By now you’ve probably read David Foster Wallace’s commencement speech, and if you haven’t your life is lesser for it. If you, like, have been meaning to and but can’t find the time, I’ll try to grab the best part to give you a sense of how good it is:
But most days, if you’re aware enough to give yourself a choice, you can choose to look differently at this fat, dead-eyed, over-made-up lady who just screamed at her kid in the checkout line. Maybe she’s not usually like this. Maybe she’s been up three straight nights holding the hand of a husband who is dying of bone cancer. Or maybe this very lady is the low-wage clerk at the motor vehicle department, who just yesterday helped your spouse resolve a horrific, infuriating, red-tape problem through some small act of bureaucratic kindness. Of course, none of this is likely, but it’s also not impossible. It just depends what you what to consider. If you’re automatically sure that you know what reality is, and you are operating on your default setting, then you, like me, probably won’t consider possibilities that aren’t annoying and miserable. But if you really learn how to pay attention, then you will know there are other options. It will actually be within your power to experience a crowded, hot, slow, consumer-hell type situation as not only meaningful, but sacred, on fire with the same force that made the stars: love, fellowship, the mystical oneness of all things deep down.
Not that that mystical stuff is necessarily true. The only thing that’s capital-T True is that you get to decide how you’re gonna try to see it.
This, I submit, is the freedom of a real education, of learning how to be well-adjusted. You get to consciously decide what has meaning and what doesn’t. You get to decide what to worship.
It may not be the best part, but it’s a good one. The whole thing is good. It’s now, have you heard?, available in overpriced hardcover.
Well $14.99 isn’t terribly overpriced for a hardcover, but it is and seems to remain online for free. Apparently the hardcover prints each sentence on its own page, to make it more booklike. I should be less cynical of this, particularly since I’ve read DFW’s speech. At any rate, the whole point of this entry is the speech’s title, which refers to a little joke DFW tells at the speech’s opening:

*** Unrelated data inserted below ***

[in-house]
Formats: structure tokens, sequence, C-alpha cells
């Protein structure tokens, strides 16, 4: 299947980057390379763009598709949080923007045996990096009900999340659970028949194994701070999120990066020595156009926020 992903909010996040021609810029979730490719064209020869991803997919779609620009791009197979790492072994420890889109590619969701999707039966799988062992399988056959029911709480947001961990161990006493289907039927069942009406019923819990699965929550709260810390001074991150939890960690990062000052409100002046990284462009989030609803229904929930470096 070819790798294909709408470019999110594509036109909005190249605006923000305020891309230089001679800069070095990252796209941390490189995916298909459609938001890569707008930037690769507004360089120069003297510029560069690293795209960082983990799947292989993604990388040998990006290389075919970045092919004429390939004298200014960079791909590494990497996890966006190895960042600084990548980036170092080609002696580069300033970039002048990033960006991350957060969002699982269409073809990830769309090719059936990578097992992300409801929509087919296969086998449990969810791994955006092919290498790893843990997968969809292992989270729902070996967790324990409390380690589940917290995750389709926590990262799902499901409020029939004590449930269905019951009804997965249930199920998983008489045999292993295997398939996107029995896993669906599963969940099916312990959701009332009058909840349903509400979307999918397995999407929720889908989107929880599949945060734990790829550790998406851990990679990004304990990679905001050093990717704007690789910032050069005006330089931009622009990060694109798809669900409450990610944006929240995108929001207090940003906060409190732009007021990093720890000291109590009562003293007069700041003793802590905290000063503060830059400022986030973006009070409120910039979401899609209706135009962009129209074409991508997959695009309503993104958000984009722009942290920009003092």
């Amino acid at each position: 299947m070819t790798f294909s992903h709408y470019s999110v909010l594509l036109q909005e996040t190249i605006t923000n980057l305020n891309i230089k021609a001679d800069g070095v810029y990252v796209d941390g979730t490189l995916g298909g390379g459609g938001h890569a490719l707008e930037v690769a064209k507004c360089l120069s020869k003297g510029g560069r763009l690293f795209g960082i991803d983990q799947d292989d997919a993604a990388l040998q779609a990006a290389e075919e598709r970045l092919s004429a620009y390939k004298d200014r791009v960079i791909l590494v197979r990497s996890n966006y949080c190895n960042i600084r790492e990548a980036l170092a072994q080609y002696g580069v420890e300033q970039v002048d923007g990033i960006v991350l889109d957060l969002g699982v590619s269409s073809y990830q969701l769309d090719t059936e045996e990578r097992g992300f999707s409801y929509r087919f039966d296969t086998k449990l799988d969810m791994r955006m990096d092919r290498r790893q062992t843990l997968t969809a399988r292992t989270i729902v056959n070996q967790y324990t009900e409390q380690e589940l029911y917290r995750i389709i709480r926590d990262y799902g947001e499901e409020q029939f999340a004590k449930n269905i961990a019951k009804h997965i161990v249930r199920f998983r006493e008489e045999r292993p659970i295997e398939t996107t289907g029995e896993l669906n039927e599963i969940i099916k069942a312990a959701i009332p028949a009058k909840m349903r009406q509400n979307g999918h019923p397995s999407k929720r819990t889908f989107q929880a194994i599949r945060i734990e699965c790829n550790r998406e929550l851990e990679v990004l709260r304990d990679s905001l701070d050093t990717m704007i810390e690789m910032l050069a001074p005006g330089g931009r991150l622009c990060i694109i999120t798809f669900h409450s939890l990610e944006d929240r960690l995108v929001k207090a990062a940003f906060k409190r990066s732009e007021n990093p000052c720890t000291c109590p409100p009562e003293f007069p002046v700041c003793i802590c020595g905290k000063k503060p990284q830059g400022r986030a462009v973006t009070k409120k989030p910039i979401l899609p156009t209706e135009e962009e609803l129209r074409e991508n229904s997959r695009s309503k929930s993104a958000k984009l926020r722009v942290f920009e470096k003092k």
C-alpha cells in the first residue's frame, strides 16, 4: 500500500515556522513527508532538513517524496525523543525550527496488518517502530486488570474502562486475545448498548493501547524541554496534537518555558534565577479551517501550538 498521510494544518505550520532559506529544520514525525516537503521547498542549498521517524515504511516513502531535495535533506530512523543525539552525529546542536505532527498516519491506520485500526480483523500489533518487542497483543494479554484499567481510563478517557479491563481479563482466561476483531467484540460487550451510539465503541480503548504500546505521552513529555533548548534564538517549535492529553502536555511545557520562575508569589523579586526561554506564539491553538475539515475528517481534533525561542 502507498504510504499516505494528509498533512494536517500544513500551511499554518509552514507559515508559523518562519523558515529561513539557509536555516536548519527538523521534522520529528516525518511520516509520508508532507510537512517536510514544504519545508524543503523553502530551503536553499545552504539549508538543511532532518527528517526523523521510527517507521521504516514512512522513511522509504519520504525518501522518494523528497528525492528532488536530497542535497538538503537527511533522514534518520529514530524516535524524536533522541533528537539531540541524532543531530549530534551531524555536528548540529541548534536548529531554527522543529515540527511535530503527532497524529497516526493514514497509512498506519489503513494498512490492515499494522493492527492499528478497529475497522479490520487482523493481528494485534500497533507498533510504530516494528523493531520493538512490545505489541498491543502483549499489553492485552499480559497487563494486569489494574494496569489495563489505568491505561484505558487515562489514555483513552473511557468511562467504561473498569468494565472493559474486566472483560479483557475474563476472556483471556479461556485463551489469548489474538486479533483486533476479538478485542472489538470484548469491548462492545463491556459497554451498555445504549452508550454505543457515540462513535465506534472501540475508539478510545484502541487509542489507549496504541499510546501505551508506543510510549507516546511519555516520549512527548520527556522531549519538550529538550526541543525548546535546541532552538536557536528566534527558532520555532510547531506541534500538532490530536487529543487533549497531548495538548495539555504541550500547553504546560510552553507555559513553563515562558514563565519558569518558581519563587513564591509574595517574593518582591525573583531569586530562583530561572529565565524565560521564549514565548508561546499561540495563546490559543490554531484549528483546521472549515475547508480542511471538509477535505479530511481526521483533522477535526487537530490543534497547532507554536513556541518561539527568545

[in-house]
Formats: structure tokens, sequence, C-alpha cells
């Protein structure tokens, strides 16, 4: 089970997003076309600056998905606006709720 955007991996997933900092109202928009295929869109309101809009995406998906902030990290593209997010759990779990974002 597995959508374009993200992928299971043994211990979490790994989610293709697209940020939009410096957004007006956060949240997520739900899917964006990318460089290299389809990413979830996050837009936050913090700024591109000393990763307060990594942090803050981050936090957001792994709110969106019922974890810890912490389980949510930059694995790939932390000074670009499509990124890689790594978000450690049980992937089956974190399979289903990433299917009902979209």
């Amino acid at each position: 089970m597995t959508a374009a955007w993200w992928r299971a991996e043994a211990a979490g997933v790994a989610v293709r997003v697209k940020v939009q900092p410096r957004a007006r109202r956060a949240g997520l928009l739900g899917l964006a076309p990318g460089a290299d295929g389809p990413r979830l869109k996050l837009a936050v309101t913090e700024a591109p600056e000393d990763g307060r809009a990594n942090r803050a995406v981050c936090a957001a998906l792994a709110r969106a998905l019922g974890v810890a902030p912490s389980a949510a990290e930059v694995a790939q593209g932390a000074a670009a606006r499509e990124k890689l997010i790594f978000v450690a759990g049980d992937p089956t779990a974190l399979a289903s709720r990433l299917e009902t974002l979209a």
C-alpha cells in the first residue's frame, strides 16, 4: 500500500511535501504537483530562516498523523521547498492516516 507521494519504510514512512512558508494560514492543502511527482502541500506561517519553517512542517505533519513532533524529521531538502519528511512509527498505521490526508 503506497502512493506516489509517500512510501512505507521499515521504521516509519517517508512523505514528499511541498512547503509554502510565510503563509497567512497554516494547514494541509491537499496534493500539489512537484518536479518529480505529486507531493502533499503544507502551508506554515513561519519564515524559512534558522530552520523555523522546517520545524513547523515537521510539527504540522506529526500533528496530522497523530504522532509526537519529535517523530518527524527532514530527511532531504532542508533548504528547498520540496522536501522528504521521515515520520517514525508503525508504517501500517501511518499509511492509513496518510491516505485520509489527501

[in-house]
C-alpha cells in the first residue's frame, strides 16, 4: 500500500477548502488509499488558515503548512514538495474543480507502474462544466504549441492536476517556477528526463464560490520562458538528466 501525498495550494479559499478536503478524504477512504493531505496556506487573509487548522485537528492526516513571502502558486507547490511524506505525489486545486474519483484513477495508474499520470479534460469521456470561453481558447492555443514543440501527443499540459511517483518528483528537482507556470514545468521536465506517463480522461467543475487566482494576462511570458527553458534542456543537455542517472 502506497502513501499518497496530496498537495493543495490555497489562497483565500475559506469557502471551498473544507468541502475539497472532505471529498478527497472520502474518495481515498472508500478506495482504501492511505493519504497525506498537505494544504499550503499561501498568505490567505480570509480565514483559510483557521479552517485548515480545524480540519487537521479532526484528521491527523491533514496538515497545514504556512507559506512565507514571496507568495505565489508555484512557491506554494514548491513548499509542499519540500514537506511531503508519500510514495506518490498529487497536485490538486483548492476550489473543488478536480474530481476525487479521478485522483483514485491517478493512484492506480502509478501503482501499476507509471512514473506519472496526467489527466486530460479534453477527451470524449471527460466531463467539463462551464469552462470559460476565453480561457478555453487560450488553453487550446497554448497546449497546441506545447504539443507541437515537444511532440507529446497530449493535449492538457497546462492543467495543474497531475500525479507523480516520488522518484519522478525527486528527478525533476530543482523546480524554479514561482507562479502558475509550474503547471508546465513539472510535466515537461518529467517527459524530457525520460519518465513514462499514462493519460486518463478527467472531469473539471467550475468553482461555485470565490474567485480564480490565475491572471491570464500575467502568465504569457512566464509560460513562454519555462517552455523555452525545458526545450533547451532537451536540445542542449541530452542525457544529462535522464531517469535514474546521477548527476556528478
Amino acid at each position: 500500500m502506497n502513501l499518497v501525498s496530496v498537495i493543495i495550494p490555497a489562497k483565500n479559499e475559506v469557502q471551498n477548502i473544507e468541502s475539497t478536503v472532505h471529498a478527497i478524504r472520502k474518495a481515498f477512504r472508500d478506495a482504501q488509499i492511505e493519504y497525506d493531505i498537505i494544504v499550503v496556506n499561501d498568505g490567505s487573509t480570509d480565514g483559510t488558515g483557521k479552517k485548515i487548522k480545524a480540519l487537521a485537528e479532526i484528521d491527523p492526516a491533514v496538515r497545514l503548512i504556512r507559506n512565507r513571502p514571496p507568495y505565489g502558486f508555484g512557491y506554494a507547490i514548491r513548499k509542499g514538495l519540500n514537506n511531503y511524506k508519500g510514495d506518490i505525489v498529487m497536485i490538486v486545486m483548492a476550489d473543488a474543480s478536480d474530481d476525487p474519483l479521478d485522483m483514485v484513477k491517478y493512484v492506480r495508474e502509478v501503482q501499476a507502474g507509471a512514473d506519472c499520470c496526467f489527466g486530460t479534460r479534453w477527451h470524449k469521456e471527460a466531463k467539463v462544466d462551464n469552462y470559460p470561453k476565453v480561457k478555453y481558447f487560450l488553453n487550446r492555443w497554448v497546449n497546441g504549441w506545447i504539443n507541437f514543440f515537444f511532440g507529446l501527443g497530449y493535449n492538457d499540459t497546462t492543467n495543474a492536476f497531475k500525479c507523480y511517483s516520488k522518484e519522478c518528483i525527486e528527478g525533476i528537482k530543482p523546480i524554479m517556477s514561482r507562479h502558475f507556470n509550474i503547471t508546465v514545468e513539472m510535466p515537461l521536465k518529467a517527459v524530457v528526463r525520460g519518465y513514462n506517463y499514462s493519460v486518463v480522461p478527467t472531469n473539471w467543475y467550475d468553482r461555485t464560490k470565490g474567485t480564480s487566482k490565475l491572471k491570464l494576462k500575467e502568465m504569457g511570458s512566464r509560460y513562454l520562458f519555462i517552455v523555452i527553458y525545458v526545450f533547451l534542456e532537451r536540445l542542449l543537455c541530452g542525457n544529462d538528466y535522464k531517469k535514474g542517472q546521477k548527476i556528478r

There are these two young fish swimming along and they happen to meet an older fish swimming the other way, who nods at them and says “Morning, boys. How’s the water?” And the two young fish swim on for a bit, and then eventually one of them looks over at the other and goes “What the hell is water?”
It’s a joke about experience and consciousness, and it turns out it’s taken right out of Infinite Jest. I ran across the passage yesterday, occurring in that erratic Interdependence-Day middle section right after Eschaton, where the E.T.A. kids are watching the Mario’s puppet-show version of Himself’s ONANtiad and the narrator’s informing us of Eric Clipperton’s habit of appearing at top-level tennis tournaments with a gun held to his head throughout play, threatening to kill himself should he lose. And then there’s some Marathe/Steeply stuff, and then lots of A.A. meeting information, namely how Gately’s White Flag Group travels around metro Boston on Commitments to speak with other groups. One time, Gately gets up and talks about how he feels like a phony w/r/t A.A.’s whole Higher Power decree, and it’s afterward that one of the tough biker dudes who compose the hosting Tough Shit But You Still Can’t Drink Group tells Gately it was Good to Hear Him, and then delivers the fish/water joke (via the narrator’s summary dialogue):
This wise old whiskery fish swims up to three young fish and goes: ‘Morning, boys, how’s the water?’ and swims away; and the three young fish watch him swim away and look at each other and go, ‘What the fuck is water?’ and swim away. The young biker leans back and smiles at Gately and gives an affable shrug and blatts away, a halter top’s tits mashed against his back.
Gately’s forehead was wrinkled in emotional pain all the way up Rte. 3 home. (445)
It was Good the See the joke when I ran across it, good to know that good writers steal from themselves without making it look self-defeating. It’s great that DFW didn’t bother to mention his original use of this joke in his speech: “In my second novel, I have a character who’s a recovering oral-narcotics addict, and in one scene,” etc. Though given the immensity of this book (on page 482 of 1079), it would be pretty hard not to steal from it. I’m still stealing from it. I’ll probably always be.